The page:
The problems with Gordon Brown's article on detention without trial

So – Gordon Brown flows over many column inches in The Times today defending his insistence on introducing 42 days detention without charge.

He holds forth in fulsome manner over the ‘compromises’, the judicial oversight, the need to come to Parliament for a vote if time beyond 28 days is necessary etc. There’s much to disagree with on the grounds which he chooses to argue – such as how meaningful will Parliamentary oversight really be if we’re all asked to vote suddenly after a new terror horror or scare? Those are just the circumstances in which you get rushed judgements, faulty information (think how often the initial media reports get major things wrong when there is a terrorist incident) and bad or blind decision making.

But what’s really striking is what’s missing from his piece. All those column inches today and not one single example of an instance where more than 28 days was needed. Not one example of where something went wrong because the 28 day limit was reached. Not one example of where something nearly went wrong until a a lucky break just before the 28 day limit was reached. Just not one example to back up his case. That gives it all away.

Instead, he tries to scare us with stories – about the thousands of hours of work now needed to sort through many aliases, many computers, many countries. And yet – no word about employing more people or more computers instead to speed up investigations

When you’re proposing to curtail our liberties – to say it’s OK for innocent people (because yes, many people arrested do turn out to be innocent) to be locked up for long periods – you really do need to make a careful case, with evidence and examples and explaining why the alternatives aren’t sufficient. Do that – and I’m all ears. Failed to do that – and no, I’m not persuaded.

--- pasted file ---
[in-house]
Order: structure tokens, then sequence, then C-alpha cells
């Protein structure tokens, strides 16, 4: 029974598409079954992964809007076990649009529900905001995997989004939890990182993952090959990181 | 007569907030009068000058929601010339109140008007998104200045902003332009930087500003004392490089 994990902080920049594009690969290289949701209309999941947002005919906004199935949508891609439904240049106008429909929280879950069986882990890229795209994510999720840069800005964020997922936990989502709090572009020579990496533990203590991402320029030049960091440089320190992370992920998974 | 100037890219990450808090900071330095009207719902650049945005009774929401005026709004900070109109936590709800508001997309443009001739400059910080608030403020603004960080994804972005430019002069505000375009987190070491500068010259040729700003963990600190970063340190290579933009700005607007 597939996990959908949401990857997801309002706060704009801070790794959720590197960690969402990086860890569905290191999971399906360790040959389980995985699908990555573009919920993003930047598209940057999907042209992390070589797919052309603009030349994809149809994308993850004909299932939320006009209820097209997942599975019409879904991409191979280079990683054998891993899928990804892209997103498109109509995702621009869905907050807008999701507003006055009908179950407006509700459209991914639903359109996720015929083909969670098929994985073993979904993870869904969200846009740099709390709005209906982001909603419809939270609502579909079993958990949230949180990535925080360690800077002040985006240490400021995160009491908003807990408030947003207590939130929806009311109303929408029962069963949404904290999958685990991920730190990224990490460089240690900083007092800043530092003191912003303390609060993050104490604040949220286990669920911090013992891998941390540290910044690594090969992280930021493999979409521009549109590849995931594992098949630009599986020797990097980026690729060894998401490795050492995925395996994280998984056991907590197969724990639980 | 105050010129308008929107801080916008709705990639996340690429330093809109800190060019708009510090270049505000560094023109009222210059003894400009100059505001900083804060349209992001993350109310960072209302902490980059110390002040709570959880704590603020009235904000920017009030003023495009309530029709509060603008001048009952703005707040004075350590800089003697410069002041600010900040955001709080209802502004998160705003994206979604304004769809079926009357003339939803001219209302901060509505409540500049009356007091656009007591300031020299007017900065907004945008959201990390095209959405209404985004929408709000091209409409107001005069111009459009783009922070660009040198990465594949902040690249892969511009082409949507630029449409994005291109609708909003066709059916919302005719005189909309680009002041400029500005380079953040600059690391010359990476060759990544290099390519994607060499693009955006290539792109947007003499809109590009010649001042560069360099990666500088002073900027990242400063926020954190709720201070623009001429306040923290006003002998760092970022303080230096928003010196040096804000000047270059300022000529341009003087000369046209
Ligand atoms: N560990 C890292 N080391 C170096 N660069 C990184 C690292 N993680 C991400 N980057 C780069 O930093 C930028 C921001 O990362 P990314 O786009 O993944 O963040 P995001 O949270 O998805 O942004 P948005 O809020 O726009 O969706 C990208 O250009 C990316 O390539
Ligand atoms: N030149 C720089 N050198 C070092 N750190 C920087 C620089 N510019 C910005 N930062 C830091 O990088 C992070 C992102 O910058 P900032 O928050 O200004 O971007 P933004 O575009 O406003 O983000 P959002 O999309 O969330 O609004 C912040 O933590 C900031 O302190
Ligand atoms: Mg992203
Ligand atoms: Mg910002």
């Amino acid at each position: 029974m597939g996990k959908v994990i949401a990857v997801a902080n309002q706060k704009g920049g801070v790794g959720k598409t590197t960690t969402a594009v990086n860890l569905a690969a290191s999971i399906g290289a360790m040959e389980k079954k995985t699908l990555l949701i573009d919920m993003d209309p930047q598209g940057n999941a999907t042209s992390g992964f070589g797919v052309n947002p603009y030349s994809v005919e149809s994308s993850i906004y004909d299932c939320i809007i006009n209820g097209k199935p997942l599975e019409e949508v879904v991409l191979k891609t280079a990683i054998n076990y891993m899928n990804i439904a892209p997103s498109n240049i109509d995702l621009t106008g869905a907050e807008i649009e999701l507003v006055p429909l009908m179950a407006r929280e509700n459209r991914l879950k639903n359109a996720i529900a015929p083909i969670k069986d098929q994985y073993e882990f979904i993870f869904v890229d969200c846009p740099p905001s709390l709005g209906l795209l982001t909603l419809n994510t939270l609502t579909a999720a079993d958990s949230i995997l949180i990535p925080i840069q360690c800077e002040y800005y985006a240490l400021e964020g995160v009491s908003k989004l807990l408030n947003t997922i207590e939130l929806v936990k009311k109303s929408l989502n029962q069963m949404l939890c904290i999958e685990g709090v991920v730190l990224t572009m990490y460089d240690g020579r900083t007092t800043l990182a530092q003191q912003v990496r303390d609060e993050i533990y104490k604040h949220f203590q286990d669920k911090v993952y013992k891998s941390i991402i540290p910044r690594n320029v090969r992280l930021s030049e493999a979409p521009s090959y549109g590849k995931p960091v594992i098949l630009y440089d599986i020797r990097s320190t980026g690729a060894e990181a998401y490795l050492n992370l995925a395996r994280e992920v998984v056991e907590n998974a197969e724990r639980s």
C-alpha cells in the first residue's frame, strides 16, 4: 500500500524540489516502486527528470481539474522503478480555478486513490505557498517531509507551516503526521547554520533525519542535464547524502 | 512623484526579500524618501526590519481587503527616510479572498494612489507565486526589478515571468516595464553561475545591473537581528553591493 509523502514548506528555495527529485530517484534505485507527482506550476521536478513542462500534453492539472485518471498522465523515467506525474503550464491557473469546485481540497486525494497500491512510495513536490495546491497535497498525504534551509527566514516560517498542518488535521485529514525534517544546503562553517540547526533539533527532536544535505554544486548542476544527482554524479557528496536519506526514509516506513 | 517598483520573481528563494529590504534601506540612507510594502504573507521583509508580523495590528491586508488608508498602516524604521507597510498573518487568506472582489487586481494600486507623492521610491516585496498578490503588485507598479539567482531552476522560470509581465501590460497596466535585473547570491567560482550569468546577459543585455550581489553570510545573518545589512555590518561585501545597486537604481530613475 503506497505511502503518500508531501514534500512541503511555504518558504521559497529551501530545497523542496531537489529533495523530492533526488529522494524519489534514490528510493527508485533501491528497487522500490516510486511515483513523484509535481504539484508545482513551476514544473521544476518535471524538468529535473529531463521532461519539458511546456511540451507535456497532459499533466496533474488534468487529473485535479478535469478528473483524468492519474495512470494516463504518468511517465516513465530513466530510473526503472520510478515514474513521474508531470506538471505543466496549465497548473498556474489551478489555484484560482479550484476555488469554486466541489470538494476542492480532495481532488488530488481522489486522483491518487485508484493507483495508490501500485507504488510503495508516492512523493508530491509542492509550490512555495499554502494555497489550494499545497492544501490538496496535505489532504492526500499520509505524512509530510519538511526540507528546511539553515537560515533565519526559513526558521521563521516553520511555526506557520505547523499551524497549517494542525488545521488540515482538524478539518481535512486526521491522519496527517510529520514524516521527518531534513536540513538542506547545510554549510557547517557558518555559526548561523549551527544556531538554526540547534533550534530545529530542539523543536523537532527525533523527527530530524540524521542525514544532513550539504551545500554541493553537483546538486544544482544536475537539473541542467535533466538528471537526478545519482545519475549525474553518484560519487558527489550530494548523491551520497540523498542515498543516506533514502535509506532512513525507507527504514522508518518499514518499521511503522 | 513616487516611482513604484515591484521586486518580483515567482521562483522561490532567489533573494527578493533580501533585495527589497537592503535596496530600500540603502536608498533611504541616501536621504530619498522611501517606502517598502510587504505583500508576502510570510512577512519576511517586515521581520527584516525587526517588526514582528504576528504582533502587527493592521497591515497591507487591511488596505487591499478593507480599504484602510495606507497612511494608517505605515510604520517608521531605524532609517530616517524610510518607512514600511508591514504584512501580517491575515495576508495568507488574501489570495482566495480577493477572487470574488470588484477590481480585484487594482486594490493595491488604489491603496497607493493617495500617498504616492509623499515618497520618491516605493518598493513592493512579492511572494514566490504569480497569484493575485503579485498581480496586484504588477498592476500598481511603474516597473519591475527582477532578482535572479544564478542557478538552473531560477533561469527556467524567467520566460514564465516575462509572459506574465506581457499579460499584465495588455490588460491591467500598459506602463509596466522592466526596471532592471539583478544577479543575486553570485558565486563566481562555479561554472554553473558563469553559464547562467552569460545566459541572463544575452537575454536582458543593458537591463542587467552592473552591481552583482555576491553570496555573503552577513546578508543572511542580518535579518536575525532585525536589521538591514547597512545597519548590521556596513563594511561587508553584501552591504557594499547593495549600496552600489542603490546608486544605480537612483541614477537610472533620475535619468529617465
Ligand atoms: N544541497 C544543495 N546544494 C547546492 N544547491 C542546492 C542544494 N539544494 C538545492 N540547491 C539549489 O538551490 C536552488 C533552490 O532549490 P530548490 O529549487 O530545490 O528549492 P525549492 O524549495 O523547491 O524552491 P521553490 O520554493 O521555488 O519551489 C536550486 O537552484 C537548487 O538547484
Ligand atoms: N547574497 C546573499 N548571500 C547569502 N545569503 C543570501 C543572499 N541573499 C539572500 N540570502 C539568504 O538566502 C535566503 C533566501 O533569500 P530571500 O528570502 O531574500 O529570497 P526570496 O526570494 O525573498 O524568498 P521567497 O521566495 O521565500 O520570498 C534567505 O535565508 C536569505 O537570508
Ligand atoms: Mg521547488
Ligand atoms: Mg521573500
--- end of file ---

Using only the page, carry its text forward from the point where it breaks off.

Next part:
0 thoughts on “The problems with Gordon Brown's article on detention without trial

  1. An explanation was put forward this morning on Andrew Marr’s Start The Week (BBC R4):“Almost every widely held idea we currently entertain about 21st century terrorism and its relationship to the wars against terror is wrong and must be thoroughly rethought.” Or so claims political philosopher and former White House advisor PHILIP BOBBITT in his latest book, which argues that we must tackle our vulnerabilities and stockpile laws for times of emergency to ensure we don’t slip into living in states of terror ourselves. Terror and Consent: The Wars for the Twenty-First Century is published by Allen Lane.(From http://www.bbc.co.uk/radio4/factual/starttheweek.shtml)I disagree on the “stockpiling laws” deduction: in a free country (UK, USA) that does not have the continental Examining Magistrate structure, to some extent we trade that readiness for our freedom.